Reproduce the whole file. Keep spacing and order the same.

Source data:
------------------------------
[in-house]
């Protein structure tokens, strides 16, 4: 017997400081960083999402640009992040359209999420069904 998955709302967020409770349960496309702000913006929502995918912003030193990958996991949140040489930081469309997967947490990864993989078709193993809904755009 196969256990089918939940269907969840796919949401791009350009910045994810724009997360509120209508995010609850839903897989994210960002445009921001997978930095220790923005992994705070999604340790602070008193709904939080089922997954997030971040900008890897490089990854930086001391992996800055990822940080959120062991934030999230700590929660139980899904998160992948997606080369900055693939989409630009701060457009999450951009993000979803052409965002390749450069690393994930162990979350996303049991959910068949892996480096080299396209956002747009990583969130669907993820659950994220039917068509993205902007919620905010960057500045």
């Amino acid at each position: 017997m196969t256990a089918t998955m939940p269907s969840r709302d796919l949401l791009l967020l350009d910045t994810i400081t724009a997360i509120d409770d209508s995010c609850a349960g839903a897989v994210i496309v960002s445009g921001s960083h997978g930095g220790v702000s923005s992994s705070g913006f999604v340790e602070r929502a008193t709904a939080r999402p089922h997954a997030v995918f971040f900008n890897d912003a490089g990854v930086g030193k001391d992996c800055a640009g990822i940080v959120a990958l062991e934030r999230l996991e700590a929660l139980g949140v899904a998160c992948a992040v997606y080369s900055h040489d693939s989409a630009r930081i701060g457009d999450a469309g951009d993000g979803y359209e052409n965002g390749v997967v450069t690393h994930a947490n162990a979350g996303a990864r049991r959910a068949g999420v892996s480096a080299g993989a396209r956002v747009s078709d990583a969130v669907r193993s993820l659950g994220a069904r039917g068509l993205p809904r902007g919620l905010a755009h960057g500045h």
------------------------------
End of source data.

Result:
[in-house]
């Protein structure tokens, strides 16, 4: 017997400081960083999402640009992040359209999420069904 998955709302967020409770349960496309702000913006929502995918912003030193990958996991949140040489930081469309997967947490990864993989078709193993809904755009 196969256990089918939940269907969840796919949401791009350009910045994810724009997360509120209508995010609850839903897989994210960002445009921001997978930095220790923005992994705070999604340790602070008193709904939080089922997954997030971040900008890897490089990854930086001391992996800055990822940080959120062991934030999230700590929660139980899904998160992948997606080369900055693939989409630009701060457009999450951009993000979803052409965002390749450069690393994930162990979350996303049991959910068949892996480096080299396209956002747009990583969130669907993820659950994220039917068509993205902007919620905010960057500045």
């Amino acid at each position: 017997m196969t256990a089918t998955m939940p269907s969840r709302d796919l949401l791009l967020l350009d910045t994810i400081t724009a997360i509120d409770d209508s995010c609850a349960g839903a897989v994210i496309v960002s445009g921001s960083h997978g930095g220790v702000s923005s992994s705070g913006f999604v340790e602070r929502a008193t709904a939080r999402p089922h997954a997030v995918f971040f900008n890897d912003a490089g990854v930086g030193k001391d992996c800055a640009g990822i940080v959120a990958l062991e934030r999230l996991e700590a929660l139980g949140v899904a998160c992948a992040v997606y080369s900055h040489d693939s989409a630009r930081i701060g457009d999450a469309g951009d993000g979803y359209e052409n965002g390749v997967v450069t690393h994930a947490n162990a979350g996303a990864r049991r959910a068949g999420v892996s480096a080299g993989a396209r956002v747009s078709d990583a969130v669907r193993s993820l659950g994220a069904r039917g068509l993205p809904r902007g919620l905010a755009h960057g500045h």